Innovative on-board energy saving solutions (ZEWT Partnership)
The transformation of maritime transport and inland navigation towards climate neutrality can be accelerated through the development and deployment of innovative technologies to improve energy efficiency. The wide-spread adoption of these technologies, in particular for high-power vessels, is crucial. RDI efforts will develop technological solutions for higher efficiency, reducing fuel consumption as well as increasing performance. The overall aim is reducing the vessel’s energy demand, facilitating the transition to sustainable energy sources with lower energy density and potentially higher cost.
Energy efficiency measures may have specific applications linked to new technologies (e.g. alternative fuels, fuel cells, electrification, assisted wind power propulsion) which require significant changes in the on-board energy balance and management.
Projects are expected to address technological solutions for energy efficiency yielding at least 10% reduction in energy consumption compared to best available technologies for similar applications in case of a single measure and at least 20% in case of combined measures.
A wide range of potential solutions may be proposed, including for example: reducing thermal, electrical and propulsive loads, optimisation of on-board energy management systems, design based systemic/holistic approaches and/or the use of active/adaptive technologies.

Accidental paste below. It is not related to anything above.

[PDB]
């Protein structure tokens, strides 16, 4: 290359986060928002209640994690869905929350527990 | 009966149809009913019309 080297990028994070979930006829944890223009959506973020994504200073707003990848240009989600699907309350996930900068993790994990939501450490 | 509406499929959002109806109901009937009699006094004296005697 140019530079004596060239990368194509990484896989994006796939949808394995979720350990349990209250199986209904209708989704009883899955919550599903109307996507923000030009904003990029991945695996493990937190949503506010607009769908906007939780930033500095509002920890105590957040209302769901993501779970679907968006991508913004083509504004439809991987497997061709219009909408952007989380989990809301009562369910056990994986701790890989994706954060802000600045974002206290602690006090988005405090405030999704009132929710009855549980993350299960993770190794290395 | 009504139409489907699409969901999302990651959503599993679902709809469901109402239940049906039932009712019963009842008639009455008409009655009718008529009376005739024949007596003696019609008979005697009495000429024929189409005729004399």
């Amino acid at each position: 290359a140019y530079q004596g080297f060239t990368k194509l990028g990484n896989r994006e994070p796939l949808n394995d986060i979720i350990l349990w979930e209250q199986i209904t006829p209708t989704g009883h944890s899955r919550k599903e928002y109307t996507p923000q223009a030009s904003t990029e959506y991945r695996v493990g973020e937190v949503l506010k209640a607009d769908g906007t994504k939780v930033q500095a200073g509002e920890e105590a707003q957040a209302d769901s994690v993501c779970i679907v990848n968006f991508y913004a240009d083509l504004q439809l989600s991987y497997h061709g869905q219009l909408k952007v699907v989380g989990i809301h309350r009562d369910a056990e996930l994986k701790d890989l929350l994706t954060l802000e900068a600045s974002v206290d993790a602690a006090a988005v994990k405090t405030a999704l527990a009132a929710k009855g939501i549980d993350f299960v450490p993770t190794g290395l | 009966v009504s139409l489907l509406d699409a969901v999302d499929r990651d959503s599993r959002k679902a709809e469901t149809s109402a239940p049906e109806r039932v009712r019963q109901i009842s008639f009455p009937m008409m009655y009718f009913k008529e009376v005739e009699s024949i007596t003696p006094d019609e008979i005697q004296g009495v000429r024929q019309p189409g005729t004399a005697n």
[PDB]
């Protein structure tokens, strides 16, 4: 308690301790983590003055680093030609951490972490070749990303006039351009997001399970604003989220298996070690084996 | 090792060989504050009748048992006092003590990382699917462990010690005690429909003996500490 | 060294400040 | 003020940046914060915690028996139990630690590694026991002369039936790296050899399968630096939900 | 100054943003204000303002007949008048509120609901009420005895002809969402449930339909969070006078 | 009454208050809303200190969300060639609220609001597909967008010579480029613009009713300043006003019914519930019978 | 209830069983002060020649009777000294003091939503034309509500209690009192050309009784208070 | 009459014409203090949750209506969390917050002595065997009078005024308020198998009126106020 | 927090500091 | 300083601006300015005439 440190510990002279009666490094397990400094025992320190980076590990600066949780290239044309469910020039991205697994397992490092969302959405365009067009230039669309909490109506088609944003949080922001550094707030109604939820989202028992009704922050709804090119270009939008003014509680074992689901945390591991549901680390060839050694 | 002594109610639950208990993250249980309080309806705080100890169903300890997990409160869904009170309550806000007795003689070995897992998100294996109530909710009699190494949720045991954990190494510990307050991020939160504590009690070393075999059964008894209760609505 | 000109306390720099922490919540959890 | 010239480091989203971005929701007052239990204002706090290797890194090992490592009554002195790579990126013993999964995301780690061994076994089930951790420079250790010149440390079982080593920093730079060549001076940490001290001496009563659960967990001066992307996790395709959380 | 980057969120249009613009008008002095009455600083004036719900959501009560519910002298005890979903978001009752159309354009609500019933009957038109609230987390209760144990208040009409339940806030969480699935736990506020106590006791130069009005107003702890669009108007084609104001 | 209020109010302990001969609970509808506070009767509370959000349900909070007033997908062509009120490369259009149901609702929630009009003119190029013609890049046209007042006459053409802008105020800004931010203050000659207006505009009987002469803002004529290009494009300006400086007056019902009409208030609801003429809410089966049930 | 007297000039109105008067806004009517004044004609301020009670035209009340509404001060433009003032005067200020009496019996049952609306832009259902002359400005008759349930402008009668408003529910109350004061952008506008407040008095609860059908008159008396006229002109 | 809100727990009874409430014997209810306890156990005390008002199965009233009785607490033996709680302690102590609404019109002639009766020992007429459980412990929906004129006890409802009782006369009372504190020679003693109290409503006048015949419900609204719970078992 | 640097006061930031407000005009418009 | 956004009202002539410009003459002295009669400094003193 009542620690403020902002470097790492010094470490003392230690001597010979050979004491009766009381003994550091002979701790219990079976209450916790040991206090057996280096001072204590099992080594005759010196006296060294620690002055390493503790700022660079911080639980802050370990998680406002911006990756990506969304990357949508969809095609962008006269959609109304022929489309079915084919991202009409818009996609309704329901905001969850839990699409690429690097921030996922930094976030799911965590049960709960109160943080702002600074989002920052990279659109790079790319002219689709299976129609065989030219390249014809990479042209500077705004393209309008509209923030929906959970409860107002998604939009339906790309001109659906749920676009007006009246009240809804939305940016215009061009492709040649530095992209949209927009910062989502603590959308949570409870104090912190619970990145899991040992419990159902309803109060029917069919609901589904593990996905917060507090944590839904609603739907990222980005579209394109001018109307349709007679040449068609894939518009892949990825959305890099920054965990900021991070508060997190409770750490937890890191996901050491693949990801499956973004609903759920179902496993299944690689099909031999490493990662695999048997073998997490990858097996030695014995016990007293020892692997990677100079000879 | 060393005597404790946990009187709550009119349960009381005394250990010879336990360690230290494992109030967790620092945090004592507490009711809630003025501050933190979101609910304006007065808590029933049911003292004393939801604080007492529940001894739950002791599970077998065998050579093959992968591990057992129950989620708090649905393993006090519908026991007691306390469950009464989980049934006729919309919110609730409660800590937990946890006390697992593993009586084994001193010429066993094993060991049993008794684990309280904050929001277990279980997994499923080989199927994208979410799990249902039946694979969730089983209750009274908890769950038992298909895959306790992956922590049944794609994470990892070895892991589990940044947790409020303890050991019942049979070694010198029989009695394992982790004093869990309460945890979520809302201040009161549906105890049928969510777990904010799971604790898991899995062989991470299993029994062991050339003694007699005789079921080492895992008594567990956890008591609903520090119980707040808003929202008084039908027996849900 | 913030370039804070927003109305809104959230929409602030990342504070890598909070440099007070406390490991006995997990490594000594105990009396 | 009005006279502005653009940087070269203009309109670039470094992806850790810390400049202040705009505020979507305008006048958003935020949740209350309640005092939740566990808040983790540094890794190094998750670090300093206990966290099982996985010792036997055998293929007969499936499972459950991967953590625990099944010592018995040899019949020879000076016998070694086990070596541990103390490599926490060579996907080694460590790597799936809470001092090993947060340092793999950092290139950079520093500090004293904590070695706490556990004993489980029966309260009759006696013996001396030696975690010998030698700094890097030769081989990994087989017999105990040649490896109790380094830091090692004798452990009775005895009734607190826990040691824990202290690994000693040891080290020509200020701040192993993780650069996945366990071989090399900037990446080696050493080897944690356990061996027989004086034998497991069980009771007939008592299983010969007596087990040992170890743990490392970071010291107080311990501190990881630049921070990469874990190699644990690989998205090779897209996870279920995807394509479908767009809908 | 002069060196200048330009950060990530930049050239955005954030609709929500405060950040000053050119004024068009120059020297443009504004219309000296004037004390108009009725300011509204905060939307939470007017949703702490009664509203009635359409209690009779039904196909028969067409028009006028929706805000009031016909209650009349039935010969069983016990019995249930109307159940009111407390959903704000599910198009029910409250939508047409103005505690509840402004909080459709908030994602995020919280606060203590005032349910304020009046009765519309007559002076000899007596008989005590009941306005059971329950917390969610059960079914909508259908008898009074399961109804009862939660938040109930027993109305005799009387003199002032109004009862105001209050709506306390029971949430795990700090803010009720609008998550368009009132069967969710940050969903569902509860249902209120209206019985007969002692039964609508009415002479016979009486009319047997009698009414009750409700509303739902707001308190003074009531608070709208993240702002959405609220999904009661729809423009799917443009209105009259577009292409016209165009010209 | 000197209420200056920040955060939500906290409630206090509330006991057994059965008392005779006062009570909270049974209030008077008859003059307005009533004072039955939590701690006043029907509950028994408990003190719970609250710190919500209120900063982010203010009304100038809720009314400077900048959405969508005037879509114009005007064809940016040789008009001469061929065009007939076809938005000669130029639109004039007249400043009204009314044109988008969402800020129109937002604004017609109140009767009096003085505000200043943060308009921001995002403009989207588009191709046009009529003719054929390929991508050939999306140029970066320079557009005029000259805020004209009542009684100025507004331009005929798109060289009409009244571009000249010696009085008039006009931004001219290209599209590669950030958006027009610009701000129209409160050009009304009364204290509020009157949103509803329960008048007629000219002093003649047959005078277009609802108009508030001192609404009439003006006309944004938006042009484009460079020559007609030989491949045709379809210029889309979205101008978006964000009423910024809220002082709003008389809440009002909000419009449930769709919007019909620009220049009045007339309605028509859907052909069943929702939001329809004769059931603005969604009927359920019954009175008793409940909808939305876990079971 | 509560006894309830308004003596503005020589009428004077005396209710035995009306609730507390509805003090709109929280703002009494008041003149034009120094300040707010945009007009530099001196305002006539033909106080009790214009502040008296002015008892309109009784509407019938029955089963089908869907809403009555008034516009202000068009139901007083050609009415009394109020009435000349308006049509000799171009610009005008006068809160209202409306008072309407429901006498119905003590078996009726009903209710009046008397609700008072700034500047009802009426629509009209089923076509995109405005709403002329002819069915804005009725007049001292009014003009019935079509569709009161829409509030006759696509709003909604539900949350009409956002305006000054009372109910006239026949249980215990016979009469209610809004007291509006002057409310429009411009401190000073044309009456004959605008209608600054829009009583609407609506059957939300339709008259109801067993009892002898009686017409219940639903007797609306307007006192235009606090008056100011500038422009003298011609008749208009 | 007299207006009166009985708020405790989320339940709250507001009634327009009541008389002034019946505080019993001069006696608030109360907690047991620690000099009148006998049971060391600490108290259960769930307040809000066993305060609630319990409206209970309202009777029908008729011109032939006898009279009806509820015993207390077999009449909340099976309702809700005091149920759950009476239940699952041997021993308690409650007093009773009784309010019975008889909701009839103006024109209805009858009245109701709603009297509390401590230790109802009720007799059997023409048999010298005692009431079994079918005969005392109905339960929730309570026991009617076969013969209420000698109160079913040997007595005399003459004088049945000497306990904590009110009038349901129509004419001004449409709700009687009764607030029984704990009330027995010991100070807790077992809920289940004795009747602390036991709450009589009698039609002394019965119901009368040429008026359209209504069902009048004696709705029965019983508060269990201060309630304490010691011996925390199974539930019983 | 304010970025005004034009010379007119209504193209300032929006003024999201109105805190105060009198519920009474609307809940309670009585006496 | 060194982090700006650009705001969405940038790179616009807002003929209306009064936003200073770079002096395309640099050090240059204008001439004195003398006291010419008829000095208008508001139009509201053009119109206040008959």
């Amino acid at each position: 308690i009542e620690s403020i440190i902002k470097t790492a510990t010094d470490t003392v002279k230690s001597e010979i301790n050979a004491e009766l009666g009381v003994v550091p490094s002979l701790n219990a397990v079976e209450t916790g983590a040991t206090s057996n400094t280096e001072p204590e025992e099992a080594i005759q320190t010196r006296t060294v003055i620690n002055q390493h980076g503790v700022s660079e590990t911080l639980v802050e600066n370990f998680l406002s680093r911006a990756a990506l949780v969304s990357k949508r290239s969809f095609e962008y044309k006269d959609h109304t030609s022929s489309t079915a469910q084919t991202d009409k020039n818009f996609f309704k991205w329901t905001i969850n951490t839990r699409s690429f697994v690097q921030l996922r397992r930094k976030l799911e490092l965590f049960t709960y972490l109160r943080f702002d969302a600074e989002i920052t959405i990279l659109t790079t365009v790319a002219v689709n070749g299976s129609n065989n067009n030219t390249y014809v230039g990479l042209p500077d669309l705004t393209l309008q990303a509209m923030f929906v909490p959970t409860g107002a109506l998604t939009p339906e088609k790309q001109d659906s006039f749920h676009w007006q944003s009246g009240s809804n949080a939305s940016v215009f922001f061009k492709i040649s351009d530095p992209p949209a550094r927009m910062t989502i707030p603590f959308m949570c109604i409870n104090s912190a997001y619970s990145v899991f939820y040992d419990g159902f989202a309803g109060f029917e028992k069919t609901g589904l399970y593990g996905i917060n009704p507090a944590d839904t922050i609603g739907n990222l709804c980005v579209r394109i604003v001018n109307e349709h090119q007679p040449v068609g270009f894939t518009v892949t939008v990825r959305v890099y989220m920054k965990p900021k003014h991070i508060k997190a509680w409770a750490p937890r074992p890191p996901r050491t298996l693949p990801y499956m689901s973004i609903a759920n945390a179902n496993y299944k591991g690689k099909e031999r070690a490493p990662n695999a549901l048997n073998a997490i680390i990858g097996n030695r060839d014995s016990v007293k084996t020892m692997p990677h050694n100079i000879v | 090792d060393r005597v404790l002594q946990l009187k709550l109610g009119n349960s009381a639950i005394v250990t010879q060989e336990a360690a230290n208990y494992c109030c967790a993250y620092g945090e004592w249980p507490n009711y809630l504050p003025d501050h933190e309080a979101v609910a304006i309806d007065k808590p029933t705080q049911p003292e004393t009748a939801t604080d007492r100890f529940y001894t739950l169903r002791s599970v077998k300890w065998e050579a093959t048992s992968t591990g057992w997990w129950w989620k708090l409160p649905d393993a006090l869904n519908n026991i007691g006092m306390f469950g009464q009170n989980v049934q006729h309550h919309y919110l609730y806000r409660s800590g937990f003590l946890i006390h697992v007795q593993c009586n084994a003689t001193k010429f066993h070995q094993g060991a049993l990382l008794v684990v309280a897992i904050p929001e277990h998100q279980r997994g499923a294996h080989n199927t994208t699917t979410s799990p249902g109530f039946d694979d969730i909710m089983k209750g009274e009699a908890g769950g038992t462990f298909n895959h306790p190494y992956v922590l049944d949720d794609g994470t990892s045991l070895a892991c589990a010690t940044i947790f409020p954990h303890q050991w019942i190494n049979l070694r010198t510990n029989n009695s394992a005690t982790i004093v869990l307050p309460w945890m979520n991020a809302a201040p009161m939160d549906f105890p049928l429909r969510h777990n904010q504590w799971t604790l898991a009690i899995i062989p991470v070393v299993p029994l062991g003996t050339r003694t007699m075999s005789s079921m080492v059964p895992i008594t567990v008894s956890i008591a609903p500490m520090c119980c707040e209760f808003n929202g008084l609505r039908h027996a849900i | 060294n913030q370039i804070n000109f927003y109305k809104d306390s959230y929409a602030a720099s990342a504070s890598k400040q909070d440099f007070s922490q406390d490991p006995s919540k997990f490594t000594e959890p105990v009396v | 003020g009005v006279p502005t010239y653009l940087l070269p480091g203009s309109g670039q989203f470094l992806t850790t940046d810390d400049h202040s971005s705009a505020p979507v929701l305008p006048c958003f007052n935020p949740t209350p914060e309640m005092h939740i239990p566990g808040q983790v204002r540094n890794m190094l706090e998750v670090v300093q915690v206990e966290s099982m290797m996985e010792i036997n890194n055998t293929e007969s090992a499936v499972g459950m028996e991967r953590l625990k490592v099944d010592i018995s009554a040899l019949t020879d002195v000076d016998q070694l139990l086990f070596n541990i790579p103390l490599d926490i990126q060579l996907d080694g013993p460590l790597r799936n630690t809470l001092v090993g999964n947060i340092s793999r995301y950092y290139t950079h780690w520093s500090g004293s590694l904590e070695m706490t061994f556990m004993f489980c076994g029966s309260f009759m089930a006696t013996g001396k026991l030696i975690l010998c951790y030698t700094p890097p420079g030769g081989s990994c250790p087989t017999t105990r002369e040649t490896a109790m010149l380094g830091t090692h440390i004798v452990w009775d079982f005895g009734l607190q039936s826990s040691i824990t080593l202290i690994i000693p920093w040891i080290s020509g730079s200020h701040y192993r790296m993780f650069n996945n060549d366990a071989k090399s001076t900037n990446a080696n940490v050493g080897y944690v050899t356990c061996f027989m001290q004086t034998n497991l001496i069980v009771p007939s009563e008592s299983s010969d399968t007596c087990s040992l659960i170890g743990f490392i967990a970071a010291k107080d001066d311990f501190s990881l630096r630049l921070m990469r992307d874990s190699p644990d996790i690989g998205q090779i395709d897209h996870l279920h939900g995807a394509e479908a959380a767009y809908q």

Digital solutions supporting operational strategies and remote monitoring and control can also be addressed if they are contributing to higher energy efficiency. More and advanced sensors integrated with advanced energy management can form the basis for an increased full life-cycle ship energy efficiency and can feed into digital twin models for the ship and for its sub-systems. Cyber security aspects are expected to be taken into account.
Other potential solutions may include waste heat recovery systems, HVAC improvements, new hull forms, advanced propeller and appendages for enhanced hydrodynamics, reduced hull resistance through air lubrication, new automation and control strategies, new coatings, employing new high performance materials (in particular lightweight materials such as composites) or enhanced production processes.
To maximise the potential for GHG reduction, solutions will be prioritised that are applicable to a wide variety of waterborne operations (and not just selective cases), regarding both maritime and inland navigation.
The technical and operational transferability will be ensured through standardisation and the development of multi-media documentations and training programmes enabling also the long term development of skills.
Activities addressing efficiency gains through the design of internal combustion engines or power generation systems are excluded.
Solutions are expected to be demonstrated in line with the expected TRL but testing within an operational environment would be a benefit.
This topic implements the co-programmed European Partnership on ‘Zero Emission Waterborne Transport’ (ZEWT).